16

“I would literally die,” Bryce said.

Madison rolled her eyes at him across the cafeteria table. “Don’t be so dramatic.”

“No, seriously. One, I cannot imagine living without my phone for more than an hour. It would be social suicide. And B, if I lost my phone, my parents would kill me. So yes, I would literally die. Twice.”

“Girl… same,” Madison replied.

“You have no idea where it is?” he asked.

“Oh, I know exactly where it is. It’s in the middle of a ten million square foot warehouse, under a shelf loaded with a metric ton of peanut butter.”

“I can’t believe you went in there. That was fucking crazy. How big is the place really?”

“Way bigger than a football field. More like ten or twenty football fields. I’m not really sure. It’s so full of shelves and stuff that I couldn’t see all of it at once.”

“We can probably find it on Google maps and measure it somehow,” Bryce suggested.

“That’s a good idea. Maybe when I get home and can use my computer.”

“So there was peanut butter?” he asked.

“Yeah. All the groceries like you’d find in a Costco or something. But that was only a part of it. There were these giant refrigerators that I’m guessing had medicine. And there were other medical supplies, like I saw a big box labeled gauze pads.”

“I still think they’re doomsday preppers,” Bryce said. “Like they are convinced the zombie apocalypse is coming, and they are stockpiling stuff.”

“Stockpiling for whom, though? I mean, there were just a few of them at the IHOP. They’ll be long dead before they’d use that stuff up,” Madison observed.

“Their families?”

“Mr. Black has no family, remember? His wife is dead, and he had no kids. Plus, who is paying for all this? And why all the guns?”

“So many questions,” Bryce said. “So tell me about the guy who helped you escape.”

Madison shrugged. “I don’t know. I definitely recognized him, but I don’t know from where. And there was so much happening, I can’t even picture his face in my head now. He was taller than me, and when I ran into him it was like running into a wall. He had a gun in his hand.”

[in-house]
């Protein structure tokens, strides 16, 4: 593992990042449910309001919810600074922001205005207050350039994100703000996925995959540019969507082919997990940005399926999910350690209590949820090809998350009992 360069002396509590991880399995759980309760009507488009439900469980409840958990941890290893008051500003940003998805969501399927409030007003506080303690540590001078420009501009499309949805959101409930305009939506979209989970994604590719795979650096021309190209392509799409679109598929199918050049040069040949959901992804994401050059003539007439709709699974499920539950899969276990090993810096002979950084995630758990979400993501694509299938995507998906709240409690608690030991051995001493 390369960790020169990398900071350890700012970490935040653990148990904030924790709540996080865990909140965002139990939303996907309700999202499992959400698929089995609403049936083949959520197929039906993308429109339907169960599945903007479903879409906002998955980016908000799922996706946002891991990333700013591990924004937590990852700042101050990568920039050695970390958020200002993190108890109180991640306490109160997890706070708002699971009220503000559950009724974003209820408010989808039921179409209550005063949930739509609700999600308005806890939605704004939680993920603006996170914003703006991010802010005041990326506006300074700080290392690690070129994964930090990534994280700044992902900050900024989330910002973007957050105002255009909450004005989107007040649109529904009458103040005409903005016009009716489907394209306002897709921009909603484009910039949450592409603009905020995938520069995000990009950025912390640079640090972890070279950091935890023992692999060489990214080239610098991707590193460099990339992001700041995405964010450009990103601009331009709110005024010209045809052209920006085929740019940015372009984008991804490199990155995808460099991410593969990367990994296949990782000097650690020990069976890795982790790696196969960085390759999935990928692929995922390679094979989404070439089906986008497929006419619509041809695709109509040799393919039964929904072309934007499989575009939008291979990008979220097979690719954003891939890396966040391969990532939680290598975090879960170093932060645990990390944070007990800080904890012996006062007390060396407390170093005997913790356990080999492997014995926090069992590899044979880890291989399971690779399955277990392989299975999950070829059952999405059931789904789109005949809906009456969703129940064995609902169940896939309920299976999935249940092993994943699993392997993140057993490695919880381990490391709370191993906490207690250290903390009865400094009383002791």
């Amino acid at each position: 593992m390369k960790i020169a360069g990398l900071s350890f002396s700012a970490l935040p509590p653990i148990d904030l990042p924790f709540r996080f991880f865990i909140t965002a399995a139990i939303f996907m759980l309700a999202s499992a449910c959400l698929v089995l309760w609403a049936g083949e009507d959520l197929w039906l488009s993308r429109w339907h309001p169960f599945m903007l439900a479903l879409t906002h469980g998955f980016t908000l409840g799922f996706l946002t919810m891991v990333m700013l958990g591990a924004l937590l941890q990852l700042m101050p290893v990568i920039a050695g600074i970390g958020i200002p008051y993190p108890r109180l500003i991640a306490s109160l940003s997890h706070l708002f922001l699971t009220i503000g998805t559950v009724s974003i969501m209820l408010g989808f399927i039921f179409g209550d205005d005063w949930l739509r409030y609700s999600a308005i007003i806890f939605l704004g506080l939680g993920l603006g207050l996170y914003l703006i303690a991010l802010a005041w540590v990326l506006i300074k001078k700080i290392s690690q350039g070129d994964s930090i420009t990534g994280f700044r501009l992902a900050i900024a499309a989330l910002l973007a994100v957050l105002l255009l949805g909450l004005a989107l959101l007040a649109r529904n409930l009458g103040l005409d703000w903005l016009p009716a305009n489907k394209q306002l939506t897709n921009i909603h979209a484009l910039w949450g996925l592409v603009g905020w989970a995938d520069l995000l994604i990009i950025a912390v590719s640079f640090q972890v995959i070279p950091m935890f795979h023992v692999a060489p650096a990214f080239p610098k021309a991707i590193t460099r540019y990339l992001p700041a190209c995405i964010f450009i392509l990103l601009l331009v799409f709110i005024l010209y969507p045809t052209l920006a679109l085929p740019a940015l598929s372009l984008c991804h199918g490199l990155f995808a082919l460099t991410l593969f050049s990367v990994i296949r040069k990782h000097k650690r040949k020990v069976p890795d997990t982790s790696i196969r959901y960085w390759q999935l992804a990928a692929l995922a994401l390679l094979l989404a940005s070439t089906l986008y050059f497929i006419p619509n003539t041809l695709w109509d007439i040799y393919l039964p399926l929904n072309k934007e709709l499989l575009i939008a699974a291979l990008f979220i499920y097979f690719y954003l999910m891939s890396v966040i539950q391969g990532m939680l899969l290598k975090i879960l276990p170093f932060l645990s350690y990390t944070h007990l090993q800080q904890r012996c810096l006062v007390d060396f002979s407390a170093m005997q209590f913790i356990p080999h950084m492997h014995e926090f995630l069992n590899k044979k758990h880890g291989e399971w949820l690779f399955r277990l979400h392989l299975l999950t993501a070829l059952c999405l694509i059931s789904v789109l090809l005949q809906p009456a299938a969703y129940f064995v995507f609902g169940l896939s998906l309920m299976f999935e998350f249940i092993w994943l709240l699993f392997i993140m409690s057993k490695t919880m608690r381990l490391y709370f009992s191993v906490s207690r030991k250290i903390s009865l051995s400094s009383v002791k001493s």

“Maybe he works at the school? Like an assistant coach or a custodian or something? The kind of person you see now and then, but they don’t really register?” Bryce suggested.

“I like that theory. That would make sense. I’ll keep an eye out around school. I think he knew me, too. He looked really surprised when he saw my face.”

“So what now?” Bryce asked.

“Now I talk to Portnoy about the story,” she replied.

“But you don’t know the answers yet. How can you write the story when it’s all a mystery?”

“I can’t. But I have an outline of what I know so far, and I came up with a great lead paragraph. Of course, that’s on my phone, which I’ll never see again.”

“All of it is on your phone?”

“No, just that lead paragraph I came up with. I dictated it into a note. But I have the outline in my notebook. I need to talk to Mr. P. about all this. I feel like it’s time I bring an actual adult into this conversation, and I trust him.”

“What about your license and debit card?” Bryce asked. “Don’t you keep those in your phone case?”

“Yeah. I guess I will just not use money and make sure I don’t get pulled over. I’m gonna need my mom’s help replacing that stuff, and I still haven’t figured out what to tell her. Right now she thinks the phone is getting fixed.”

“I’m so sorry, Mads. I wish there was something I could do to help. Maybe I could go to that warehouse and sweet talk my way in and find your phone for you.”

Madison reached across the table and put her hand on Bryce’s forearm. “You are so sweet. But no, that’s crazy. I need to accept that stuff is gone. There’s no way I’m getting it back. I’ll wait until the battery is dead so she can’t locate it, and then I’ll tell my mom I lost it. She’ll probably ground me or something. But it’s not like I do anything but work and school anyway.”

“At least wait until after the party,” Bryce said.

“What party?”

“You know… the Halloween party at Fletcher’s. Have you thought about your costume?”

“Ugh,” Madison said. “No. Do I have to go?”

“Yes you have to go. Jefferson and I are going to do some awful couple’s costume. We can’t decide what. But I’m sure it’s going to be amazing, because I am amazing.”

“You really are,” Madison agreed.

“Truly. Hashtag blessed,” Bryce said. “You can be a slutty… I don’t know. But something slutty. It’s your civic duty. Slutty school teacher, slutty police officer, slutty nun.”

“Slutty nun? Gross!” Madison objected.

“Totally. Oh! I know—slutty Pope. Like a tall hat and spandex.”

“Very classy.”

“Well it’s next week, so decide on something,” Bryce said. “And don’t get grounded until after. You can tell your mom you lost your phone and stuff at the party.”

“That’s actually brilliant,” Madison said. “Not the slutty Pope thing. That’s gross. But losing my phone at the party. That’s very plausible.”

The buzzer sounded, and Madison and Bryce got up from their table and headed to their afternoon classes.

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